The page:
adult-to-adult way that was caring and mutually trusting. The relationships between
staff and students were typically focused on students’ learning and future pathways.
There were high expectations for students. The culture evident in these units was
captured below by one student:

Education Review Office                       10                  Evaluation of Teen Parent Units
October 2014
If it wasn’t for [the TPU] I wouldn’t have gotten a job from doing work
        experience. [The TPU] has really made me look at things in a whole
        different light. I came here with no credits or confidence, now I’m on
        [NCEA] Level 3, have a part-time job, also have my own house, sorting out
        money issues all while getting an education to follow my career path.

Leaders and staff emphasised the importance of responding to the range of student
academic, social, health and wellbeing needs. This was often articulated as taking a
holistic approach to learning. For example, one of the most successful TPUs used
Mason Durie’s Te Whare Tapa Whā model to guide their approach. 12 The strong
relationships staff had with students made these units a safe place for students to find
support and solve problems associated with living independently as a teenage parent.

The strong focus on supportive relationships worked well for all students. Some staff
had taken part in professional learning and development (PLD) specifically focused
on building relationships with Māori learners and whānau. In these TPUs, te reo
Māori was often used in the classroom and pōwhiri were held when welcoming new
students. One TPU had the host school’s head of department in Māori studies visit the
unit once a week to teach and support students. Another unit developed their te reo
and tikanga Māori through connections to a local wānanga. This TPU had also
focused on Māori success and had encouraged Māori students to explore aspects of
their language, culture and identity across the curriculum. One student at this TPU
had developed a speech for NCEA Level 3 English focusing on the negative attitudes
that existed towards Māori youth, especially those who were teen parents.

Despite the good relationships TPU leaders had with Māori and Pacific students, and
the examples of good practice, it was evident that most units could further develop
their responsiveness for Māori and Pacific students. Some teachers were developing
their knowledge of te reo and tikanga Māori, including through the completion of
formal courses. Māori and Pacific students also needed more opportunities to draw on
their interests, strengths and aspirations across the curriculum. Given the high staff to
student ratio, many Māori and Pacific students could benefit from working closely
with staff to design learning activities that respond to students’ interests and culture.

The strong focus on relationships and support at the effective TPUs was linked to
stable, strategic and knowledgeable leadership and staffing. In many cases, staff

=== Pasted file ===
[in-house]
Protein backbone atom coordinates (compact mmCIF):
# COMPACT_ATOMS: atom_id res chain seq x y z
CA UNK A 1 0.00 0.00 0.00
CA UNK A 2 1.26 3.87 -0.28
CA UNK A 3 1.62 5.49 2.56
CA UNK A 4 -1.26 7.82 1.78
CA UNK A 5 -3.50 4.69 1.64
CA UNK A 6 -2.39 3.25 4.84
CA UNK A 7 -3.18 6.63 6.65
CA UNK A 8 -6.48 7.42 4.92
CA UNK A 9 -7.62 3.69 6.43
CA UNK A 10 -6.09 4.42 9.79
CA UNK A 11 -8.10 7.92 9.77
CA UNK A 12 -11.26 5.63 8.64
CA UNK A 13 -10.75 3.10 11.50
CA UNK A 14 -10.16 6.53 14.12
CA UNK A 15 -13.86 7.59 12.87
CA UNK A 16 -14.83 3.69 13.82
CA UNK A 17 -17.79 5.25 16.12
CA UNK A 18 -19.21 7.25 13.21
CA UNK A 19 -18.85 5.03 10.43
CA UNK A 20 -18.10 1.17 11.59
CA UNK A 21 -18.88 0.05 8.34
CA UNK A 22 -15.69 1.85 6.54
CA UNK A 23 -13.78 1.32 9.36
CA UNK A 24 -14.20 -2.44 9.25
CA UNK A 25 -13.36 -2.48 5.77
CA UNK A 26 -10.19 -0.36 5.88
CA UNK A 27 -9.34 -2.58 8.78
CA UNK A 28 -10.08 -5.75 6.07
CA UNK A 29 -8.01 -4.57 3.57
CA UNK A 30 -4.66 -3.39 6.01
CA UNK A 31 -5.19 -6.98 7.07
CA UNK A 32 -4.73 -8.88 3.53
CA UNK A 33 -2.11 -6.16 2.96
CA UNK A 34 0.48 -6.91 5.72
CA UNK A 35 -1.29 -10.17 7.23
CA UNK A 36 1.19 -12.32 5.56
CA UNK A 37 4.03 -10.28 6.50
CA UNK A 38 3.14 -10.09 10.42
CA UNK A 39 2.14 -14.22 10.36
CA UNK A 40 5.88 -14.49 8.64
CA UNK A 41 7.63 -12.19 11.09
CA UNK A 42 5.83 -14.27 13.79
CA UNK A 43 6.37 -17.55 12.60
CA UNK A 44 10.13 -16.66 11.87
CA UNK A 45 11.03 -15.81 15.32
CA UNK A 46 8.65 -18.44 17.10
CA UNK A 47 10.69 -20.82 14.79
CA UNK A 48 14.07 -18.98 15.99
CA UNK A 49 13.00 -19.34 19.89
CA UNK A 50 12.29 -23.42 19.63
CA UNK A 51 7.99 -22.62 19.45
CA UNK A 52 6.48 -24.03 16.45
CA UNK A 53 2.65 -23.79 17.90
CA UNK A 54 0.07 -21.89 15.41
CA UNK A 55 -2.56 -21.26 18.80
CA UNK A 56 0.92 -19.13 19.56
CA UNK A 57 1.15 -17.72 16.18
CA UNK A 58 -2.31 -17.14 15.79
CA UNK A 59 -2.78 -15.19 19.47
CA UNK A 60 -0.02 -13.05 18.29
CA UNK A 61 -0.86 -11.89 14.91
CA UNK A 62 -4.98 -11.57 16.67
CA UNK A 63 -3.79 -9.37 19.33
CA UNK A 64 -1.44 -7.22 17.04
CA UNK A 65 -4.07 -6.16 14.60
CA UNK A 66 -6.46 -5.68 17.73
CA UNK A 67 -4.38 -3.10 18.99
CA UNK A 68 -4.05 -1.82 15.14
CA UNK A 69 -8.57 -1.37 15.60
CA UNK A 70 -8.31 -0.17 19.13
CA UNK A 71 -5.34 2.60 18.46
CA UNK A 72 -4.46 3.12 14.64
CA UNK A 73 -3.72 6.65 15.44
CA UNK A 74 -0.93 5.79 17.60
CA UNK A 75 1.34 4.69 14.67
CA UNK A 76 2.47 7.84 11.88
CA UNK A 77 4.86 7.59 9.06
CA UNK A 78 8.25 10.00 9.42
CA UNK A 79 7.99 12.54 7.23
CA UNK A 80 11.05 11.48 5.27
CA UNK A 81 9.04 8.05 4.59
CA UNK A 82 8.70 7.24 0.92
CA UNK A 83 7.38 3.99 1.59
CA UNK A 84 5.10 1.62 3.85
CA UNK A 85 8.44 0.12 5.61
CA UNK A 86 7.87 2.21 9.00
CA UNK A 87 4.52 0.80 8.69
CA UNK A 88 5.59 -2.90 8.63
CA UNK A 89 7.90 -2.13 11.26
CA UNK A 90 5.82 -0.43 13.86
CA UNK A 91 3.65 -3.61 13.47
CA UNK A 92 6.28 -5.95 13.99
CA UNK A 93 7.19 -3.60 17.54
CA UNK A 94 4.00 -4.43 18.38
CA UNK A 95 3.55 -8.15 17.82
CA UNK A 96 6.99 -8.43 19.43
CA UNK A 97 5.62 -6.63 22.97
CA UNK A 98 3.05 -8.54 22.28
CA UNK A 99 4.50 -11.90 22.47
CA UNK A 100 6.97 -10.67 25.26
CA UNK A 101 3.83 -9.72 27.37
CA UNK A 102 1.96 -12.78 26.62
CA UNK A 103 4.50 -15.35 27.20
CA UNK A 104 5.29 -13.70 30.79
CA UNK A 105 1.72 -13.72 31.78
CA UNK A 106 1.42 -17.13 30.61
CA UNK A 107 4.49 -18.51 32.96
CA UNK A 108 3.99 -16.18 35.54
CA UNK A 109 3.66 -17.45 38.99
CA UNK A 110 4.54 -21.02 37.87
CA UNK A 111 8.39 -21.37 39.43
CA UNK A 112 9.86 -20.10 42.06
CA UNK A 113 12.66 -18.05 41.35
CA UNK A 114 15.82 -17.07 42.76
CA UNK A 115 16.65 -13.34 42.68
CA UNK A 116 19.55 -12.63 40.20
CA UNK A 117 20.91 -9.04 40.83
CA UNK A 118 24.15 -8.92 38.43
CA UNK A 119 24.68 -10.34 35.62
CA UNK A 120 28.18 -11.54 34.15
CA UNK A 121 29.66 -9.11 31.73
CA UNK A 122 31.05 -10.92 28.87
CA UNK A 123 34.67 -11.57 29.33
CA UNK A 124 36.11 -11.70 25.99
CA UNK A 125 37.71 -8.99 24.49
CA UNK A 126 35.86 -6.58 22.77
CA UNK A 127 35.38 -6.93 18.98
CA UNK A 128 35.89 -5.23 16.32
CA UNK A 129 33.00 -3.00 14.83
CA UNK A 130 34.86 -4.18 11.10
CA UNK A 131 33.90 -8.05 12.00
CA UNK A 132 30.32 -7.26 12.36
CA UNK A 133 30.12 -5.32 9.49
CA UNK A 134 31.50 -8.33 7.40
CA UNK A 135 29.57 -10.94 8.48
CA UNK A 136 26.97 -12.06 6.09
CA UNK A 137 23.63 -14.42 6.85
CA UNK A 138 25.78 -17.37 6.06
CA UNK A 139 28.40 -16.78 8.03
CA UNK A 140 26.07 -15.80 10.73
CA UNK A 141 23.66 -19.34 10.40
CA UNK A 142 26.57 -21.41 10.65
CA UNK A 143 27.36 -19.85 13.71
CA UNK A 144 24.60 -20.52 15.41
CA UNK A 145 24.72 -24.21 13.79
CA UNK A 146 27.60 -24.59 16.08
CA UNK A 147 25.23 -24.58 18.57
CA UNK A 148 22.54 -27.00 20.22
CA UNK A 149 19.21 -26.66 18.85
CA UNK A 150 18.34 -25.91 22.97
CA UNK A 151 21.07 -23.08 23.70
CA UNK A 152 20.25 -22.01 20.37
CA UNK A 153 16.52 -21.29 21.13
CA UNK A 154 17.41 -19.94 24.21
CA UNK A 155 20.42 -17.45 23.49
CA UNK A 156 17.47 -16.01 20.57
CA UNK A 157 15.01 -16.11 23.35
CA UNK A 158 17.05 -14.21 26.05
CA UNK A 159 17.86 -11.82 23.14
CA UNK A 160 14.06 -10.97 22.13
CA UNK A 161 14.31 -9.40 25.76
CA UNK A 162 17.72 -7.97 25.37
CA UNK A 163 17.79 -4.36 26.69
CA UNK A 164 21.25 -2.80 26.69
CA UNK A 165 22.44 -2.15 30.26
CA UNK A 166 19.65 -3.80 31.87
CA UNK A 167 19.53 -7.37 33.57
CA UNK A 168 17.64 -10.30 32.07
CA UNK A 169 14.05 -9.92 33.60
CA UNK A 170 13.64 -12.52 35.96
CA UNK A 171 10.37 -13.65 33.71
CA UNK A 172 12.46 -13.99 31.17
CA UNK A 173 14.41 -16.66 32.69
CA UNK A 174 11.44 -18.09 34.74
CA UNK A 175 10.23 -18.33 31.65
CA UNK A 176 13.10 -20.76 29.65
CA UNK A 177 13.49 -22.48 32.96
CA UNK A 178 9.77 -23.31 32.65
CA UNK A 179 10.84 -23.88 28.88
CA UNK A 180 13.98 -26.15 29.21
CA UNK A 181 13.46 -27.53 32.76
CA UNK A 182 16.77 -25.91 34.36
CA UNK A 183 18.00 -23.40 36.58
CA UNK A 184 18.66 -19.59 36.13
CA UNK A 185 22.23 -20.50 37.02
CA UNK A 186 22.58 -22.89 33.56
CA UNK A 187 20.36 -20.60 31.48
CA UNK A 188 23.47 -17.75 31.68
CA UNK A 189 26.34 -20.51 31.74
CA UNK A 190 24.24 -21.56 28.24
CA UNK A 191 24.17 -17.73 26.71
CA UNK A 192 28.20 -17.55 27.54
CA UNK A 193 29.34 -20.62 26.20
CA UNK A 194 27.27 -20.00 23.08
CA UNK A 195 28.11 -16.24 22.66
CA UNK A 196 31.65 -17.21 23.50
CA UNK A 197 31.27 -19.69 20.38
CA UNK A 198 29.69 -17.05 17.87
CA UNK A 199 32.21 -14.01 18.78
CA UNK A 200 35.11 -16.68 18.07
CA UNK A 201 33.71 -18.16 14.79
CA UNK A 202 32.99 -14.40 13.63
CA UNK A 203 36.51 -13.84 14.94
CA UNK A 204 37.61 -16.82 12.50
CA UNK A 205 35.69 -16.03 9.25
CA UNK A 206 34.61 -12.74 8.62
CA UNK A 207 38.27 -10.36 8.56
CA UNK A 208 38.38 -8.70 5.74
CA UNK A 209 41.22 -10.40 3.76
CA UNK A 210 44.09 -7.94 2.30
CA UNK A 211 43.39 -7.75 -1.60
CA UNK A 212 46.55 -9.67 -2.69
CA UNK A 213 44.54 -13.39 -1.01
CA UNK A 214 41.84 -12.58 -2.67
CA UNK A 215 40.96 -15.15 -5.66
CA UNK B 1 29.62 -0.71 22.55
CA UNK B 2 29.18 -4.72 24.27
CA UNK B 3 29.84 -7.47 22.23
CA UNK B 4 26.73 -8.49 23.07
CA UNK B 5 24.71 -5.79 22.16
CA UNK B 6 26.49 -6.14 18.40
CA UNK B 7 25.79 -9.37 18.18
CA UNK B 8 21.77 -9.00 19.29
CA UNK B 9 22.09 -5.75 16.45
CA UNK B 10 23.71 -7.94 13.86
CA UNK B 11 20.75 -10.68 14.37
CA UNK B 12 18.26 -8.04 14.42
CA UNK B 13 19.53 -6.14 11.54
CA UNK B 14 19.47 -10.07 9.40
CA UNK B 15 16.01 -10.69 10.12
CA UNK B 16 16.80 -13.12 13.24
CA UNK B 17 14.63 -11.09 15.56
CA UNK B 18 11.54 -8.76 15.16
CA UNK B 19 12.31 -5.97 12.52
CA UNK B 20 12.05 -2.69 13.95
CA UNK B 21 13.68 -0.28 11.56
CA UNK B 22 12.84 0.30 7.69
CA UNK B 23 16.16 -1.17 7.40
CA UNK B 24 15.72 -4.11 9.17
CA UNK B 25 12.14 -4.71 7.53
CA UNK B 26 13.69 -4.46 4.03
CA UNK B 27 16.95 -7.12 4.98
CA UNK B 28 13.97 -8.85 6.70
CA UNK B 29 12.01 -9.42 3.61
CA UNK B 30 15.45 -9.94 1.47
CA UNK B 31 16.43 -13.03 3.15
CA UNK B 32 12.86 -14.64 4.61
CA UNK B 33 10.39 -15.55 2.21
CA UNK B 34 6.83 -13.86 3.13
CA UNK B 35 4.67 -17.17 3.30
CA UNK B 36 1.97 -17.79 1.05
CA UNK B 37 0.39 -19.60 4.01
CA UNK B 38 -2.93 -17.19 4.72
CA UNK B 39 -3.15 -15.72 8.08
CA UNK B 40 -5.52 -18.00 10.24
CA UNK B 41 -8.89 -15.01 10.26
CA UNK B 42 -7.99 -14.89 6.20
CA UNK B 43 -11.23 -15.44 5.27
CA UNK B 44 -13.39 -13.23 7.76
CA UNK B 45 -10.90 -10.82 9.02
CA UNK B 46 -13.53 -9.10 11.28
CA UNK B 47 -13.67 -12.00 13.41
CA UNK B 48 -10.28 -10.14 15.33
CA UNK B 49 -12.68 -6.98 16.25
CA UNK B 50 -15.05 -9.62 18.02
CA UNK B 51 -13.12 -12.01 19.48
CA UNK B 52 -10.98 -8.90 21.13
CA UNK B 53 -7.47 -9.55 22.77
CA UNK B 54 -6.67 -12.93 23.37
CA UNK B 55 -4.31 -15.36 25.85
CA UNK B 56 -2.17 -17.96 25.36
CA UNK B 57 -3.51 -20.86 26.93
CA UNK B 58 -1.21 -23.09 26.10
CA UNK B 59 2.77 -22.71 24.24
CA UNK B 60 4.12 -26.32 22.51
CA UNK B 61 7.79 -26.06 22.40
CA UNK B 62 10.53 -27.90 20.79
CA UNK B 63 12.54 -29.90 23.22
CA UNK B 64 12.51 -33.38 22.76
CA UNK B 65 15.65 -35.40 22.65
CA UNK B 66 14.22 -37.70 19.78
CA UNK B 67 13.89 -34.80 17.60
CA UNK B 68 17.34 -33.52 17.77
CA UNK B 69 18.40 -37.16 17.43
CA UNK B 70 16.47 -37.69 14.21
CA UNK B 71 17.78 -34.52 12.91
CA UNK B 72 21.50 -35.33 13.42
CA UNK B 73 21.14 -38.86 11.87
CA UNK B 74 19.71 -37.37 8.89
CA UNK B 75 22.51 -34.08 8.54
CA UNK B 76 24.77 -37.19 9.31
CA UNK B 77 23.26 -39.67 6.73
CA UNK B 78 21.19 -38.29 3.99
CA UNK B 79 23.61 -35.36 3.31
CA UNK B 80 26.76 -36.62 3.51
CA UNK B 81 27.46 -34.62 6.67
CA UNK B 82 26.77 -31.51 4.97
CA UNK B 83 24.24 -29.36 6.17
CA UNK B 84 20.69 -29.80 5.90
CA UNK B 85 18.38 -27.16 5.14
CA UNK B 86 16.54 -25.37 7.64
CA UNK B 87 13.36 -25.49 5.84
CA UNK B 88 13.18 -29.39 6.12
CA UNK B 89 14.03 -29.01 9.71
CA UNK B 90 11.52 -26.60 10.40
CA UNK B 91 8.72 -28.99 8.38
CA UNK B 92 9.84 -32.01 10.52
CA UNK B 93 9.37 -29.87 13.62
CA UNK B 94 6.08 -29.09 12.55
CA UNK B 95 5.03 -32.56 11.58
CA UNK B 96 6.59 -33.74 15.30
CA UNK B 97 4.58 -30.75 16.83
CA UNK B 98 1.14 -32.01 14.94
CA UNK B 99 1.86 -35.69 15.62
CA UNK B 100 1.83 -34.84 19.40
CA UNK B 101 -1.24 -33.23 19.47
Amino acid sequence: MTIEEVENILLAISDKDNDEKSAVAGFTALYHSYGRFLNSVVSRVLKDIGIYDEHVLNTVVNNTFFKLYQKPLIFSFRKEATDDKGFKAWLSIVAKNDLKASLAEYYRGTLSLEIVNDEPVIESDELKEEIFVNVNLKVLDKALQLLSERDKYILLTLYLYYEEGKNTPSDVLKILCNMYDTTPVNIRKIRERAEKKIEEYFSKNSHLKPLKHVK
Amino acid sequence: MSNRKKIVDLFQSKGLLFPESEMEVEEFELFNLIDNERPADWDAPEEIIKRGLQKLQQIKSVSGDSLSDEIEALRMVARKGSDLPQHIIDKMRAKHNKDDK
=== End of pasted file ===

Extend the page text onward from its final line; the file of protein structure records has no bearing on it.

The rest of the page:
members and leaders were long-term employees and had developed considerable
expertise in a TPU context. They set clear strategic goals that focused on improving
the unit’s performance.

Most of the 15 effective TPUs also had good working relationships with their host
school. Host schools saw the TPU as part of their responsibility, while also
recognising that the TPU students had different needs from mainstream learners. Host
schools understood the nature and importance of teen parent education. High levels of
communication and collaboration between the unit and host school meant that they
worked as a team to support TPU students. For example, host schools ensured that
TPU students could access resources such as the careers adviser, the school nurse and
guidance counsellor.

12
  For more information on Te Whare Tapa Whā see ERO (2013) Wellbeing for Success: Draft
Evaluation Indicators for Student Wellbeing page 25.

Education Review Office                        11                  Evaluation of Teen Parent Units
October 2014
Two of the 15 TPUs faced some difficulties associated with the relationships they had
with their host schools. One host school’s principal believed that celebrating the
successes of the young women at the TPU could be misinterpreted as condoning their
circumstances. The principal made very few visits to the TPU, had little engagement
with its manager and encouraged little inclusion of the TPU and its students in the
host school. At another TPU, while the school’s leaders worked well with the unit
staff, the TPU students reported that the host school students were not so welcoming.

Induction processes and planning
Induction activities were well planned, focused, deliberate, responsive and flexible to
the needs of new students. Students were warmly welcomed and, over the course of
their induction, introduced to the TPU and early childhood service staff along with
other students. Often a tuakana-teina 13 model was used to support students as they
settled into the TPU, particularly if students preferred small group introductions.

In the most effective inductions, TPU staff gave priority to settling a new student’s
children into the early childhood service. One unit, for example, allowed as much
time as needed for young mothers to settle their children into the service before they
began their learning programme at the TPU. Other units had a focus on building
trusting, open relationships with early childhood service teachers.

Comprehensive interviews were held with the young parents to identify their
strengths, interests, aspirations and future pathways. These interviews valued the
previous experiences, knowledge and skills of young parents and helped to build
trusting and mutually respectful relationships with the teachers. New students were